There's a supreme lack of quality modern handheld RPGs available at the present time. Though a handful exist, there's no single example that smacks of being an essential purchase for RPG fans who like to travel. Titles with supreme potential have been and gone of course. The likes of the tedious Tales of Eternia, and the poor Lost Magic, have arrived with little fanfare, and then disappeared into the bargain bins with little more than a whimper.
But Ubisoft, again, seem intent to change this puzzling situation we find ourselves in, with a brand new PSP RPG by the name of Astonishia Story. Now, Astonishia Story itself isn't a brand new title, freshly created with the needs of the modern gamer in mind. Nope, it had its first airing way back in 1994, and a port even appeared on the GP32.
With this initial birthing in mind, it's understandable that the visuals lack the astonishing detail we've all been gorging ourselves with during this 3D age. However, as any RPG fanatic will tell you, 1994 is a year when Secret of Mana and Final Fantasy VI ruled the RPG roost, and both still stand as two of the very best examples of the genre. So it's not too surprising when the 16-bit esque 2D visuals prove to be one of Astonishia Story's most pleasing aspects. Though the backdrops lack any real kind of colour, and the characters themselves aren't overly detailed, they do possess a certain charm that captures the essence of those 16-bit classics with shocking aplomb.
But this simplistic nature unfortunately continues through to the actual gameplay itself. One of the major plus points for any modern RPG is a wildly in-depth story, combined with a barrage of time consuming side quests to attain the mystical sword of habana. Unfortunately, Astonishia Story falls flat on its face on both counts. For starters, you'd be hard pressed to take any longer than 15 hours to play through the entire title, and there's little to no deviation from that set time either - you simply can't deviate from the main story. There are no lengthy side quests tinged with humour a la Final Fantasy VII, nor any chance to explore the territory and landscape.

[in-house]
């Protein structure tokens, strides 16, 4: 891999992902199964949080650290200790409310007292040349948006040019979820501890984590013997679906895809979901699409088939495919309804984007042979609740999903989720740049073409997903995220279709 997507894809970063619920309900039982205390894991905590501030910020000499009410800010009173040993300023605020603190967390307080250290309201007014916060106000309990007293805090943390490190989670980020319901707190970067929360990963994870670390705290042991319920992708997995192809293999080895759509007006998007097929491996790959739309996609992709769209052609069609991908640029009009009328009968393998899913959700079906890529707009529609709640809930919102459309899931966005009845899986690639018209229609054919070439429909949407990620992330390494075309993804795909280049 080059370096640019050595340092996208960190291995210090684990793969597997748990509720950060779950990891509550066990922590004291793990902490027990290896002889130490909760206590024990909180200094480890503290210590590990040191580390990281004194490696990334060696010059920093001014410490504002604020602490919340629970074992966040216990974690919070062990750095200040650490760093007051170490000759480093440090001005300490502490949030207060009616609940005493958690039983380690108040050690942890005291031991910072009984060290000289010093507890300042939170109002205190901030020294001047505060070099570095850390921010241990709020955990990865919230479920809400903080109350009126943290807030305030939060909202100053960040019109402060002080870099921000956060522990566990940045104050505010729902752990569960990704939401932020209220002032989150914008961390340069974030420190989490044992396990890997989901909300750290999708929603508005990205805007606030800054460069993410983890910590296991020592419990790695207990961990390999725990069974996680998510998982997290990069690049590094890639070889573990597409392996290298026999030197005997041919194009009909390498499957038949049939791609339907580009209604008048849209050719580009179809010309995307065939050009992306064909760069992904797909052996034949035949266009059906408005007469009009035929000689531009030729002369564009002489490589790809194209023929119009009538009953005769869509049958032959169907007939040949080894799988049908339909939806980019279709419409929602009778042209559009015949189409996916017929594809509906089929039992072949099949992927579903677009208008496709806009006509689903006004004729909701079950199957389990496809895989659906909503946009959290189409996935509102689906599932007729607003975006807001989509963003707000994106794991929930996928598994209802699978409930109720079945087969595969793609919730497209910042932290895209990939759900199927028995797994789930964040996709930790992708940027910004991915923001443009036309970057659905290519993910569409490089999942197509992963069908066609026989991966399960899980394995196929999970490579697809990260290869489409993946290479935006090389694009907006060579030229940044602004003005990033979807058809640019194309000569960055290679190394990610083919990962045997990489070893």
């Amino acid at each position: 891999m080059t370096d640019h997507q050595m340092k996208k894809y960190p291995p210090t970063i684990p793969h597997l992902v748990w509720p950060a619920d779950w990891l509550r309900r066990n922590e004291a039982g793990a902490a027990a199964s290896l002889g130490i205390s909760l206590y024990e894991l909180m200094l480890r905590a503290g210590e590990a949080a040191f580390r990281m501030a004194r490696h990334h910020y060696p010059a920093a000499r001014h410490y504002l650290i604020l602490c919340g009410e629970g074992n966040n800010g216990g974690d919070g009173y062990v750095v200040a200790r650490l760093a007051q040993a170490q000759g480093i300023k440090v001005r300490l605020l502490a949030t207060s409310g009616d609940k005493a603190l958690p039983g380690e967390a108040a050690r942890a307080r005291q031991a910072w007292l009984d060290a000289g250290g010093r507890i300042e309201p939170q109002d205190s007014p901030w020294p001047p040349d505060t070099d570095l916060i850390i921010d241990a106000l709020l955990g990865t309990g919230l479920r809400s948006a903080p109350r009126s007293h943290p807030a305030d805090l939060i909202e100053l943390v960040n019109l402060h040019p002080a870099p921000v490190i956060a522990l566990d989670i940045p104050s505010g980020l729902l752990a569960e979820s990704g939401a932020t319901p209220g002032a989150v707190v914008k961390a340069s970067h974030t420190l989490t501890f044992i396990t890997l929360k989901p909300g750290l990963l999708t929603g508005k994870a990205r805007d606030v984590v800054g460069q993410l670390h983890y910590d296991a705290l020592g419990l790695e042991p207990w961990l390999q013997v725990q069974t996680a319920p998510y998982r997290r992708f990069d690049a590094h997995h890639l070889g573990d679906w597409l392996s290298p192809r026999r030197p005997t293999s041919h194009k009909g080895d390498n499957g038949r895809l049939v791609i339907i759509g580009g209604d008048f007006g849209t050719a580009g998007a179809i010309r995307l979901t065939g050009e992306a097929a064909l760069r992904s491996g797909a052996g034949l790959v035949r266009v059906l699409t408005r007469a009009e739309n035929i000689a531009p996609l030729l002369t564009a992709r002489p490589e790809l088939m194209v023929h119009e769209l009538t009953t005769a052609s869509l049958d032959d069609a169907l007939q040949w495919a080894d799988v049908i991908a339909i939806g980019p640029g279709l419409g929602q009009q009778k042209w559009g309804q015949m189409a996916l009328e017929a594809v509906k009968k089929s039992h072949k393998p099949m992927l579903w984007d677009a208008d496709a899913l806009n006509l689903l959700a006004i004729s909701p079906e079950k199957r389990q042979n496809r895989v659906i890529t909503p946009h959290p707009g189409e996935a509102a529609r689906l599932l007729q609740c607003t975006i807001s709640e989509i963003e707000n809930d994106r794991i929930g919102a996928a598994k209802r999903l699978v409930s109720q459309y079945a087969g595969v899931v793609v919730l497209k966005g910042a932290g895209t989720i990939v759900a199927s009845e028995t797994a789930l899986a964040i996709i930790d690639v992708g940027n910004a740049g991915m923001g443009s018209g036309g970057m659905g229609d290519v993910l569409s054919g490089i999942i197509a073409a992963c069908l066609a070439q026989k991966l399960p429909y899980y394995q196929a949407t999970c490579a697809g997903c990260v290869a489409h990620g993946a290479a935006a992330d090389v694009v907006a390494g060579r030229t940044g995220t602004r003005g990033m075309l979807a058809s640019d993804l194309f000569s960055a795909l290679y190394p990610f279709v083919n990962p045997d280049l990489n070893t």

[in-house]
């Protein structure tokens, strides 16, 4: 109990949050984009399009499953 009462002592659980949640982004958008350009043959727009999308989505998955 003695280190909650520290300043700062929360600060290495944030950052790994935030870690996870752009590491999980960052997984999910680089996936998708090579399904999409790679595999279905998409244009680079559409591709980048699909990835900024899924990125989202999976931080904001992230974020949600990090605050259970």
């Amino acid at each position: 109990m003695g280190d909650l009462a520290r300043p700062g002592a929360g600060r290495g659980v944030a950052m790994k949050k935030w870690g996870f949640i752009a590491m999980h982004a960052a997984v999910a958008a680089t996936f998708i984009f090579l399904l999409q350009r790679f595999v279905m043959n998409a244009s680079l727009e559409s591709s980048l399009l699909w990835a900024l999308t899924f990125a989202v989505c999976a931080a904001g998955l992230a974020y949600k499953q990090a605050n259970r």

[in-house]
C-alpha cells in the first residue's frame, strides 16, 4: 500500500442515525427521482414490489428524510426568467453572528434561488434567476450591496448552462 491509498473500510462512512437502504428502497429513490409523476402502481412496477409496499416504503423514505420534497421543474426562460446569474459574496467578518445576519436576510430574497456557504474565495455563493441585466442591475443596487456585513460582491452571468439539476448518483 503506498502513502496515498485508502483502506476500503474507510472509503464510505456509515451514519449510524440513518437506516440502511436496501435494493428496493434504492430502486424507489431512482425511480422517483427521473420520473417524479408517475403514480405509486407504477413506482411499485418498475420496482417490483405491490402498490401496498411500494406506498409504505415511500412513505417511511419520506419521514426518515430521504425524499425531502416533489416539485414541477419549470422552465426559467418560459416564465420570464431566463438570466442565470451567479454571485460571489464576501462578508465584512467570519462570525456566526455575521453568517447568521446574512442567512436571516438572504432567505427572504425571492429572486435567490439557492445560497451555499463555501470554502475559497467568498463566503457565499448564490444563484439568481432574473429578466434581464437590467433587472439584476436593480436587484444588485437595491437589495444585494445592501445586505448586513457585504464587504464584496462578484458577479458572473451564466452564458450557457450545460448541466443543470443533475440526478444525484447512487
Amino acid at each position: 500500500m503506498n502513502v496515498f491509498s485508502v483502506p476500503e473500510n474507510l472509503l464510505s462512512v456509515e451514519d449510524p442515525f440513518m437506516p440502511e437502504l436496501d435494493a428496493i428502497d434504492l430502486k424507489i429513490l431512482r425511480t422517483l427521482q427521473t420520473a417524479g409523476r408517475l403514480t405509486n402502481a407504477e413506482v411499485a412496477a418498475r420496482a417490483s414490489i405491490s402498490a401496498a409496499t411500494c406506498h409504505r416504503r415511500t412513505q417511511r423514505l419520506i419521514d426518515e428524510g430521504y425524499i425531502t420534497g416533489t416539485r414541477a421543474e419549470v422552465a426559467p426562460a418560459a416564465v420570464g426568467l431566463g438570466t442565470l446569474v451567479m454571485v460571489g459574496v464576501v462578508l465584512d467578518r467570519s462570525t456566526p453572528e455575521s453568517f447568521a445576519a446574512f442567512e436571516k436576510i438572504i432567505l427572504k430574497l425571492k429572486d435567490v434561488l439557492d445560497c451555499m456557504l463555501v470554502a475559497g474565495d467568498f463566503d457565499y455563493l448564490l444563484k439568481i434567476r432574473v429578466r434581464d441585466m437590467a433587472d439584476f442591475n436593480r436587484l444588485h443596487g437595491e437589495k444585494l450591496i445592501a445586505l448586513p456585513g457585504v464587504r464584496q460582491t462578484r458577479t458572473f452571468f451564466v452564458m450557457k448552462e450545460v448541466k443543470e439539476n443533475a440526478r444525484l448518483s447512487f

Length isn't everything of course, and if those 15 hours proved to be filled to the brim with realistic tones, and a gripping storyline, then all would be forgiven. Unfortunately that's far from the case. It all begins with a young chap by the name of Lloyd, a man who just happens to be charged with the task of escorting a royal staff from one village to another. Along the way you and your squad are ambushed. The staff is stolen and you're left as the sole survivor. Of course, poor Lloyd makes the decision to immediately set out in search of the aforementioned staff, and ultimately discovers the evil forces that live in the world etc... It's all very appealing in text form, but the major plus point of the medium of gaming is the simple fact that our actions can shape the world on screen. But instead you're set a stupidly narrow course to simply follow through to its conclusion. And to make things worse, with the lack of choices to be made, the whole sense of challenge that could have been attached to Astonishia Story has been almost entirely drained.
The battle system again reminds of the old 16-bit days, and essentially works in much the same way as the Mega Drive Shining Force games. Upon encountering various nasties out in the field, the screen is split up into a huge grid. Each character you have under your possession (up to seven allowed during battle) can then either use their available turns to move around the field of battle or to attack an opponent. It's astonishingly simple, and in essence works remarkably well. However, the lack of variety in battles, combined with the fact that you'll be faced with a number of them even when travelling short distances, means that it's a system that can begin to grate long before the fifteen hours of game time are up.
As an RPG to play on the move it actually does a few things very well. Firstly, load times aren't bad at all, and a far cry from what we've come to expect from games on the PSP. Secondly, and most importantly, you can save the game at any point. This is something that would seem essential in a portable gaming experience, but it really isn't as commonplace as it ought to be. So, a few pats of the back for catering to the needs of PSP owners, but the game simply doesn't hold much appeal.
It's difficult to imagine who would find Astonishia Story an enjoyable title to play. Though RPG fans will happily devour another game from their favourite genre, especially on a platform starved of top class role playing titles, all outside the hardcore will tire of its charm long before the closing credits begin to role. Our long wait for an essential PSP RPG continues.